Your 1st tip

Have the values been added correctly?

Checking service provider invoices - 21 tips for service provider taxpayers

Service provider managers, outsourcing managers or vendor managers of extensive outsourced services often receive books of invoices. Month after month. Many, many pages contain lists of appointments, time sheets, IT positions and the like. Tamper-proof invoices are either on paper or in PDF/A format.

This very often prevents clients from mathematically checking all the values shown. In other words, have the values been added up correctly? Checks that eisq consultants carry out for clients show:

  • Errors in the additions on 10 pages and more performance records are the rule rather than the exception.
  • The errors are largely to the detriment of the client.
  • Time statements prove to be particularly susceptible.

Before you start manually recalculating everything, here are three practical tricks:

  • It is best to scan paper invoices. Modern office scanners almost always have OCR software. OCR stands for "Optical Character Recognition". This gives you values that you can check with the help of Excel.

Take enough time to deform your file correctly.

  • Request the performance records in parallel to the invoice, e.g. directly in Excel. This is the easiest way to check. Unfortunately, only a few outsourcing service providers provide this transparency.

Check the forms and the cell references meticulously.

  • PDF invoices, for example, can be exported very well into Excel with the paid products from Adobe. Unfortunately, we are not aware of any free software products that really work. Again, take enough time to enter the formulas correctly.
  • Check the invoices before you pay too much. The mathematical recalculation shows how correctly your service provider works.

Or use the practical service of eisq's specialised consultants at a fixed price. This invoice verification usually pays for itself. This allows you to focus on the important issues in the taxation of your service providers.

Your 2nd tip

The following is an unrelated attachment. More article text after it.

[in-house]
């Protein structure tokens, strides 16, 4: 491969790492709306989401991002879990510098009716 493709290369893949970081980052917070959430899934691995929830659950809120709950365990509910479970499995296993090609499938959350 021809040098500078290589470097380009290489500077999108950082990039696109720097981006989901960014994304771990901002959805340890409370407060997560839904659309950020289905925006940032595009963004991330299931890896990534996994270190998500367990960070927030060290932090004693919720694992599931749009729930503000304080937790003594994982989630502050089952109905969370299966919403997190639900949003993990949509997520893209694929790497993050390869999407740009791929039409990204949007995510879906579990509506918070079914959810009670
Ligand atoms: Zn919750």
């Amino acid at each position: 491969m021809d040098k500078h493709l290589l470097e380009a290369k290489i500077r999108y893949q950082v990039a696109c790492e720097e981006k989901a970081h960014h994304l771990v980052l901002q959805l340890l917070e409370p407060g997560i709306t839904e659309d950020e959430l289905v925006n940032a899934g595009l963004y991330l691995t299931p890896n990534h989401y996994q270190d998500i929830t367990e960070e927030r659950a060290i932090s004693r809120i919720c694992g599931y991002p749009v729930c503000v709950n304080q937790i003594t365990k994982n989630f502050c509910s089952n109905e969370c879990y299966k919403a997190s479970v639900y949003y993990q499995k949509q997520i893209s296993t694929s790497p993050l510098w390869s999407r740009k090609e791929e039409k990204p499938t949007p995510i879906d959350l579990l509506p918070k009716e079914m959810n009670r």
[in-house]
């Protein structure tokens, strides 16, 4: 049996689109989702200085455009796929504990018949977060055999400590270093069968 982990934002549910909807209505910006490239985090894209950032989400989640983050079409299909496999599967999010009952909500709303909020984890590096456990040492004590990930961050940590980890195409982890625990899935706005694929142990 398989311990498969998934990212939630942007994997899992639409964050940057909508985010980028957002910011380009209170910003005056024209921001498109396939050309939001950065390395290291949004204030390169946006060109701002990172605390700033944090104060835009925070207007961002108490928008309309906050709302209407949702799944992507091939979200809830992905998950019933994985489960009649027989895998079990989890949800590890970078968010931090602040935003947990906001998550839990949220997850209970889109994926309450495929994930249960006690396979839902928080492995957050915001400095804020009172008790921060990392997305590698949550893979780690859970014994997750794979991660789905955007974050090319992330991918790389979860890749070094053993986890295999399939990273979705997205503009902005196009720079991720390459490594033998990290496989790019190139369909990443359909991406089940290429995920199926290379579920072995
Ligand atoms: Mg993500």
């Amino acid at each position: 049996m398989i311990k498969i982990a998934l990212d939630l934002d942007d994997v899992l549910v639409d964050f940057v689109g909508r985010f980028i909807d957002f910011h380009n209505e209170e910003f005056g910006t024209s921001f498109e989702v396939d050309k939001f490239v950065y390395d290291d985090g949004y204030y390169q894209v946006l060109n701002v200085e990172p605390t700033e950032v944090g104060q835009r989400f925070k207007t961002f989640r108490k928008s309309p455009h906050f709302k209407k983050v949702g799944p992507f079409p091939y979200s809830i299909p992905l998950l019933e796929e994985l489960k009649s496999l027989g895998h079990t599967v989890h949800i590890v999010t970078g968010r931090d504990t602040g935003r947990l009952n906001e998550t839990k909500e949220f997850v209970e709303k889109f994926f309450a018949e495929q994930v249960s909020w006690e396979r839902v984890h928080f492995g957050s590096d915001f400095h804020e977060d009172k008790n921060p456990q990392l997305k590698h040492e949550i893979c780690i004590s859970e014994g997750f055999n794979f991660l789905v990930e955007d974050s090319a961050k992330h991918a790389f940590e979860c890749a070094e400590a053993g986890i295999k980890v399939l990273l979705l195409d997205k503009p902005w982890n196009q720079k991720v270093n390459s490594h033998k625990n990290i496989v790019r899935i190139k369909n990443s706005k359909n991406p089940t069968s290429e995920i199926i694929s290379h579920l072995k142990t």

Are these billable services?

Anyone who controls twenty or more invoice pages a month as a service provider controller, partner manager or vendor manager knows the dilemma only too well.

Intensively studying the pages and meticulously sifting through the individual items costs a lot of working time. Time that is lacking elsewhere for taxation. That is why it is often not noticed, or only very late, that one or the other item in the service provider's invoice is out of place. Often it is a considerable amount of money that your partner has wrongly included in the invoice.

Examples that eisq's consultants identify in audits for clients are:

  • Items such as invoicing, travel expense accounting, preparation of quotations or holiday planning for project managers come up again and again. These are - exceptions prove the rule - internal work for which a client does not pay extra.
  • In the case of call centre agents, our consultants identified positions for internal call minutes, hygiene training (red-hot in the age of Corona) or recruitment test interviews.

Something similar happens with IT or agency services. This adds up quickly. Before you permanently recognise services without a real audit, a critical check is worthwhile.

You can identify three types:

  • Non-billable services -> Reject these.
  • Questionable services -> Question the positions.

Practical case: An IT service provider put an additional ½ hour of IT 'customer file' per processed ticket on the invoices. The consultants from eisq found out that this was the internal working time record of the contractor's employees. This is definitely not an item that a client pays extra for. Rather, it is an internal management problem of the company.

  • Indisputable billable services -> You really pay for these items.
  • Meticulously sort through the items in the invoices and receipts. This will prevent you from recognising services that do not exist. In addition, you avoid that your outsourcing service provider solves internal management problems at your expense - see practical case.

The help provided by eisq's specialists pays for itself in the projects we know. This takes place either discreetly in the background or quite openly as a signal to your service providers.


Your 3rd tip

Can you still see the wood for the trees?

If commissioned projects fail to achieve the desired results, outsourcing, partner or vendor managers often request more data. This also applies to the invoice. The natural need for transparency and the desire to know what the problem is and what one is paying for lead to this. At the same time, experienced service provider representatives know: the more data, the greater the lack of transparency. Negative results can easily be hidden behind this.

Practice case: